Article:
Radicalization and Inequality in the Narratives of the Second Urban Generation of Muslim Youth from the North Caucasus

Authors

DOI:

https://doi.org/10.14515/monitoring.2020.3.1598

Keywords:

radicalization, inequality, second urban generation, migration, milieu

Abstract

One of the key problems in theoretical debate about the reasons behind radicalization is its relation to inequality. However, researchers tend to view this relationship both as objective inequality referring to structural restrictions for certain social groups to access economic, political and cultural resources and as subjective inequality, i.e. unequal distribution of resources within a community as perceived by community members.

The paper uses the results of 21 semi-structured in-depth interviews with young people living in the North Caucasus and investigates the meanings attributed to Muslim radicalization and its relation to different dimensions and interpretations of inequality. The authors conclude that according to the narratives the North Caucasus religious radicalization is connected to the perceived injustice and seen by the informants as a cumulative response to oppression of religious youth resulted from the counter-terrorism measures. Radicalization in the North Caucasus beyond the boundaries of the region is related to horizontal inequality and interpreted as a reaction to double exclusion (on the part of society where social elevators are closed because of ethnic and religious xenophobia and on the part of the family of origin striving to control its junior members and imposing the family’s own views on self-actualization and career).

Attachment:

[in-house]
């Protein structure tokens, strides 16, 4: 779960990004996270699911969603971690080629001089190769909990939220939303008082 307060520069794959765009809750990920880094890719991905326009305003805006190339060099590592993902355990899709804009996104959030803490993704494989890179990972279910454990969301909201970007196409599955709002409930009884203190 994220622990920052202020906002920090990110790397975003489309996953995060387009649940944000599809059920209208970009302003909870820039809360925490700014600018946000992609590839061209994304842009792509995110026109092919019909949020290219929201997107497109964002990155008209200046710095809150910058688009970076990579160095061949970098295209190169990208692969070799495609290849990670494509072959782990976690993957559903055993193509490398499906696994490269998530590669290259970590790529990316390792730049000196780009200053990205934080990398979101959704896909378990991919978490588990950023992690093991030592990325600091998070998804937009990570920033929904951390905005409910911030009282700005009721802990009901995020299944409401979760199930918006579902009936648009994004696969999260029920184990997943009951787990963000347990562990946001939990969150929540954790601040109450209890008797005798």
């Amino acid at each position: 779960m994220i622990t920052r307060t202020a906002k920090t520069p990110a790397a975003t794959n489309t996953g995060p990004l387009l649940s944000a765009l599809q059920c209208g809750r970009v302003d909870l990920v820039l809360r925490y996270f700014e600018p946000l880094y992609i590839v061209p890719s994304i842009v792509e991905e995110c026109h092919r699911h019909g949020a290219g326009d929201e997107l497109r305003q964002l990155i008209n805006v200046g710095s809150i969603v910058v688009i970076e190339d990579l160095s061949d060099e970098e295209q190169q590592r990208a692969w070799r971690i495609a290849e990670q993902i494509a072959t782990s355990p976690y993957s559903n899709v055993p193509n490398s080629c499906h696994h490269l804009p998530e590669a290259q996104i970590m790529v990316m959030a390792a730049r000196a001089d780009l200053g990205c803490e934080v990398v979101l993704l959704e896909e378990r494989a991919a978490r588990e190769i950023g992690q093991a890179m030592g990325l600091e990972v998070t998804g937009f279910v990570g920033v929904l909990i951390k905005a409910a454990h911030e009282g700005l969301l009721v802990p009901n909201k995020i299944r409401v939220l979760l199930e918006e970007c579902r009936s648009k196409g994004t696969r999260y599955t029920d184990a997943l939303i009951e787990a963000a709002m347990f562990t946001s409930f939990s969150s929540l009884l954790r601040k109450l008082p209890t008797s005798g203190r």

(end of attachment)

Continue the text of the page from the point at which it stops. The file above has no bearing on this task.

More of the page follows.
Acknowledgments. This article is part of the international research project ‘Dialogs about Radicalisation and Equality (DARE)’. This project has received funding from the European Union's Horizon 2020 research and innovation programme under grant agreement no. 725349.
This publication reflects only the views of the authors; the European Commission and Research Executive Agency are not responsible for any information it contains

Author Biographies

Svyatoslav I. Polyakov, National Research University Higher School of Economics in St Petersburg

  • National Research University Higher School of Economics in St Petersburg, Saint Petersburg, Russia
    • Postgraduate Student at the Doctoral School of Sociology
    • Research Fellow at the Centre for Youth Studies

Yulia V. Epanova, National Research University Higher School of Economics in St Petersburg

  • National Research University Higher School of Economics in St Petersburg, Saint Petersburg, Russia
    • Cand. Sci. (Cult.), Associate Professor at the Saint-Petersburg School of Social Sciences and Area Studies

Published

2020-07-07